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Stronger global economic growth is a big factor in the rising U.S. markets and economy. Of the countries in the Organization for Economic Cooperation and Development (OECD), only Brazil’s economy is contracting in 2017, with all others expanding. This global growth momentum is forecast by most to continue into 2018 (although Brexit will weigh heavily on the U.K.). About 43% of S&P 500 companies sell overseas. Companies generating over half their sales overseas are posting earnings growth of over 13% (versus 2.3% for those with over half their sales at home).


92% of the S&P 500 corporations have publicly reported their earnings for the third quarter of 2017. On average, these companies are experiencing an 8.1% growth rate, significantly higher than the majority of predictions.


Historically, when inflation is low, stock Price to Earnings ratios (P/E Ratios) have been higher, as is now the case. The S&P’s current P/E ratio is about 25. CPI is about 2% for the past 12 months, and does not show signs of climbing. From 1950 to the present, when inflation has been between 0-2%, the average trailing P/E ratio has been 18.1. When inflation has been 2-4%, that average ratio drops to 17.3%, and when inflation has been in the 6-8% range, it drops all the way to 10.9%.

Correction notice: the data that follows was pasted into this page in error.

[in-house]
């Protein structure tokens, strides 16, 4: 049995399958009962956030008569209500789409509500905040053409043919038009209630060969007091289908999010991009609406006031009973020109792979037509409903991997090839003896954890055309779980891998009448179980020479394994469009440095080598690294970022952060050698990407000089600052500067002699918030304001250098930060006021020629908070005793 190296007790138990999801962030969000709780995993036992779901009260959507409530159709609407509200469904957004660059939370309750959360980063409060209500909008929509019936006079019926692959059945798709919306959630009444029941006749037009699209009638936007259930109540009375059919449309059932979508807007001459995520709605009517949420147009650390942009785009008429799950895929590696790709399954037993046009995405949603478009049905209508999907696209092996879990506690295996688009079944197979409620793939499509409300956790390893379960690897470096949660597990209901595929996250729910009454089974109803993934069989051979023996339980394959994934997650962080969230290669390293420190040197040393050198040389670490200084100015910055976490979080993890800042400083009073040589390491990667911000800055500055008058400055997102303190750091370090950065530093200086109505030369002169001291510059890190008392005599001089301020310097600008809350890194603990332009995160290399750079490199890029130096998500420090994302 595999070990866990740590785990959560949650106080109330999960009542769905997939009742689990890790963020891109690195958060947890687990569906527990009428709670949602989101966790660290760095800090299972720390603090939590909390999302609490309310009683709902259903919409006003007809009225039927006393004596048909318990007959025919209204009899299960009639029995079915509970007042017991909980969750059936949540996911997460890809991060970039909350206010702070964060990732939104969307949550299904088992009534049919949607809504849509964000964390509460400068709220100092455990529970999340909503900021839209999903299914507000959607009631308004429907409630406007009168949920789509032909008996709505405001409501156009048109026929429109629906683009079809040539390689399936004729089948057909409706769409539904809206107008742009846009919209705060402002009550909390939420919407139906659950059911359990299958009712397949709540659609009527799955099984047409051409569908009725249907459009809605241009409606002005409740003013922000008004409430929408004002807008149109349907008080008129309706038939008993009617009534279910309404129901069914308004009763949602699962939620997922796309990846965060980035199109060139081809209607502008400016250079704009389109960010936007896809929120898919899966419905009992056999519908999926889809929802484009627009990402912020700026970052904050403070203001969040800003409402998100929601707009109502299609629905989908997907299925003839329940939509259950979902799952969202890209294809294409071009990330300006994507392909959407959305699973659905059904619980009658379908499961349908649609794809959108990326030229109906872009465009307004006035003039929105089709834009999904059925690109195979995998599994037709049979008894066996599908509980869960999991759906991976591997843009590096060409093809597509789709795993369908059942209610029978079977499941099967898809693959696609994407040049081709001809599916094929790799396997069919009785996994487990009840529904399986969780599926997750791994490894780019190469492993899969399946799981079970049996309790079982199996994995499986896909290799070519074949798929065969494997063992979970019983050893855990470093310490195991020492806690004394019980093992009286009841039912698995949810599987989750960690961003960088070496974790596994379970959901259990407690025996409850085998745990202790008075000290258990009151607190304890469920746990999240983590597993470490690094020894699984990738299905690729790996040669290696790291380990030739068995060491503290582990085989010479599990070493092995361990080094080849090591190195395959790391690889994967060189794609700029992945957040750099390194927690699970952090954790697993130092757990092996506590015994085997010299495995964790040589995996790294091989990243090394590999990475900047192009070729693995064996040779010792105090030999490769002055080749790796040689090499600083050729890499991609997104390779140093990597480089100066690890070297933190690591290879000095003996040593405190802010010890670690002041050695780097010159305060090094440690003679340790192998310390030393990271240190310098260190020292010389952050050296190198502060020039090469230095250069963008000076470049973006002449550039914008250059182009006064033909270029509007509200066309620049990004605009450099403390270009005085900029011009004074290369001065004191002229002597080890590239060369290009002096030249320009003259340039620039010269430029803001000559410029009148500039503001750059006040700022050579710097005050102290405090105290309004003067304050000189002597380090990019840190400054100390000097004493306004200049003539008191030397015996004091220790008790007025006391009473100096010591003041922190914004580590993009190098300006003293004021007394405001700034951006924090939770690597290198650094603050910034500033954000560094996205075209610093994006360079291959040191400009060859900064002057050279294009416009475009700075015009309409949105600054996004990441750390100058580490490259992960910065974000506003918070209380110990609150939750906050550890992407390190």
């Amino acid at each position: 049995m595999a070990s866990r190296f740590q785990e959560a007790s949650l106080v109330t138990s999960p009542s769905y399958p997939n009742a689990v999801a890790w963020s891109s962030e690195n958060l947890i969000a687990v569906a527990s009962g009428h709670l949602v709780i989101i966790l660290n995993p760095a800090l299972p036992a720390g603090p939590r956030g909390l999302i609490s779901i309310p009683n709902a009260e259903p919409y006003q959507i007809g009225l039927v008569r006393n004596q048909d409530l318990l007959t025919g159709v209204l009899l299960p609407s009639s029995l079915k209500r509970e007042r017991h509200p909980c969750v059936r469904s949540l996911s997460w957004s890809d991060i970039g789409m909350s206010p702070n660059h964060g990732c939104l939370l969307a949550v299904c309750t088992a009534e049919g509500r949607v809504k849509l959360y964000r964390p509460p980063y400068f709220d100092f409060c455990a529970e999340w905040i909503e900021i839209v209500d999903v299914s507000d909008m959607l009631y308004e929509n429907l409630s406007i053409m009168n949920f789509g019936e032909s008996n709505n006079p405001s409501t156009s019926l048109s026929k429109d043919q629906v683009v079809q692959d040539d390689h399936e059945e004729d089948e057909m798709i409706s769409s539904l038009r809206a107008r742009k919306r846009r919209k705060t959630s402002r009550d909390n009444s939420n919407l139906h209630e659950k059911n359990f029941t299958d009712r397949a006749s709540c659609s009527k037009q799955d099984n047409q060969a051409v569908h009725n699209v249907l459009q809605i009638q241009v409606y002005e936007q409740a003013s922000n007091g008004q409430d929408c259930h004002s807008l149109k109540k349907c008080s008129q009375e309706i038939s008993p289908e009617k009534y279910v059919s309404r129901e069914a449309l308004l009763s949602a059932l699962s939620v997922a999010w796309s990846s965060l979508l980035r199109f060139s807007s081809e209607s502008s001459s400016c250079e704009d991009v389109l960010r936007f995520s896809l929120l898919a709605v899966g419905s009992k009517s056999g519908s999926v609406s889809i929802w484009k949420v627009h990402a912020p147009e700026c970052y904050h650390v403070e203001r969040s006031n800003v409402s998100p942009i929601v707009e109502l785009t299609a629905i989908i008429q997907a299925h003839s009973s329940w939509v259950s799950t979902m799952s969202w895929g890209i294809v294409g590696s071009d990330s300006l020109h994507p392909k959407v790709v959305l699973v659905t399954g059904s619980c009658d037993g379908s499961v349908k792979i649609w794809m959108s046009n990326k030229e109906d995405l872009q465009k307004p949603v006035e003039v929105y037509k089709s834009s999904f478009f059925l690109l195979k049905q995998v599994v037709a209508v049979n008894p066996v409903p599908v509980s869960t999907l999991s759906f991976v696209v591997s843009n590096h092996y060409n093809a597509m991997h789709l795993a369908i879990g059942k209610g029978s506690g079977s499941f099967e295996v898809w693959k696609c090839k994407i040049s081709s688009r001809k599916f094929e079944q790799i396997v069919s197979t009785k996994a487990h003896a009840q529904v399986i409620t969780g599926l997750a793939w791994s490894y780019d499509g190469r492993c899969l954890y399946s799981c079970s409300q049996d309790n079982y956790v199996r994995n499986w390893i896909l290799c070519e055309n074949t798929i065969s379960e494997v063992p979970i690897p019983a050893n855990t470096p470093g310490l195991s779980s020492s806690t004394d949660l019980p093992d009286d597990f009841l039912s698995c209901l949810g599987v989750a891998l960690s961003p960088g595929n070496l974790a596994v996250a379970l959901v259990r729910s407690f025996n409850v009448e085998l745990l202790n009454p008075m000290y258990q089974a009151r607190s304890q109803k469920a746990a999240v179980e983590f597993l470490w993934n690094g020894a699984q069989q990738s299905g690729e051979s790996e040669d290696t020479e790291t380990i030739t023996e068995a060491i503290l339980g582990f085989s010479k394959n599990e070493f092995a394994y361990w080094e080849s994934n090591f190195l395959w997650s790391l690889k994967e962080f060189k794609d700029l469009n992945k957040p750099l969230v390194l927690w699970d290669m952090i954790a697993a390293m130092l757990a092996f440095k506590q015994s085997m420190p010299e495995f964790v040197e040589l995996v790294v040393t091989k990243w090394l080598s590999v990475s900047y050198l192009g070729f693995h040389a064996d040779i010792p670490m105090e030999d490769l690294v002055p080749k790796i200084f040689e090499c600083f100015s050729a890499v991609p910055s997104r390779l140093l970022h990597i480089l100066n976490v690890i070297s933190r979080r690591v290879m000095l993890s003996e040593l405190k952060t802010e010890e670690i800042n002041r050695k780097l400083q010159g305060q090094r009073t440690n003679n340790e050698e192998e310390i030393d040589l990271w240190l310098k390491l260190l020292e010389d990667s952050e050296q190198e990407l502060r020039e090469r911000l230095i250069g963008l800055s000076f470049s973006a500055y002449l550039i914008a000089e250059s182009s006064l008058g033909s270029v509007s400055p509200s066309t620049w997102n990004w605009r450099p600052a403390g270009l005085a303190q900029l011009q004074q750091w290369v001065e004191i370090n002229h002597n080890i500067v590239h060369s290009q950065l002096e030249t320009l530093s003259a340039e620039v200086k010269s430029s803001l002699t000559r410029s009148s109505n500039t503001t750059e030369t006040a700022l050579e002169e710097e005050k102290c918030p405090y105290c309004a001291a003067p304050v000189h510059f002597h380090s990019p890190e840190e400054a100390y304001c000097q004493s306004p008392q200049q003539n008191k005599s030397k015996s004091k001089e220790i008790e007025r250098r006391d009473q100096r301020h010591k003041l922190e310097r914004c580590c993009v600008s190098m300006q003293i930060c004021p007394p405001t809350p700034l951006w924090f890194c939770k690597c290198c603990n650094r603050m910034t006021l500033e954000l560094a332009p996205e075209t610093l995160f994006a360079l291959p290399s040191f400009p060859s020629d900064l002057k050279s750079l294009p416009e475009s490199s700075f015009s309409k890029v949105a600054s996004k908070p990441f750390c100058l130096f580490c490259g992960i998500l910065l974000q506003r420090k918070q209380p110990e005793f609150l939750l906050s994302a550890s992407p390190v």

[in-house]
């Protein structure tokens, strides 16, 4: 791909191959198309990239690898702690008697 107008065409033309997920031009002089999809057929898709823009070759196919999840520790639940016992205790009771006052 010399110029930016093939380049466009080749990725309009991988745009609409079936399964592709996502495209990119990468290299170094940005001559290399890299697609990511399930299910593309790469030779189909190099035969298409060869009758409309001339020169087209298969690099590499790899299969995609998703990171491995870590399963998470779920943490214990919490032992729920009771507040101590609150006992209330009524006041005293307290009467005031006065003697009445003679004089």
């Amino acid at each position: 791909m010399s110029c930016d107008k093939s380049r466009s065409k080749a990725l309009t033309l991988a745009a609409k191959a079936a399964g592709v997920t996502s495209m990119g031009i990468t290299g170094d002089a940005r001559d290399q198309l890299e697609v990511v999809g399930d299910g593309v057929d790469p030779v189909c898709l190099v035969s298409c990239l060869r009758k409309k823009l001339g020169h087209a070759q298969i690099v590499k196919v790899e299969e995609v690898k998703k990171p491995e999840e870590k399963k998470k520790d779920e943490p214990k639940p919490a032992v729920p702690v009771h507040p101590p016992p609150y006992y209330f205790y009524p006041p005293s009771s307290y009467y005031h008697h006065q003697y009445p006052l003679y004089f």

We have purposely not been commenting on the latest tax bill or any of the other bills that have been floating around in either the House or Senate. We have no idea if this latest House bill, or something like it, will actually pass. The House and the Senate have shown an inability to get these big bills passed, so we’ll wait to comment until something does pass. It will become very important to understand the ramifications of any new law that both houses can agree on. If you are watching these bills in order to write letters or otherwise contact your Senator or Representative, we’re all for that. But it is too soon to start making plans and don’t get agitated (positively or negatively) quite yet. All that being said, if tax reform efforts die, the markets will likely slip a bit.


Stock prices wobbled back and forth this week, and ended with a second straight week of slight losses. Given the nervousness caused by ever-rising markets, an occasional pause, even in light of generally positive economic news, is not entirely unwelcome. Oil prices dropped a bit last week, which hurts energy company stocks. Debate over the tax bill impacted the movement of prices throughout the week.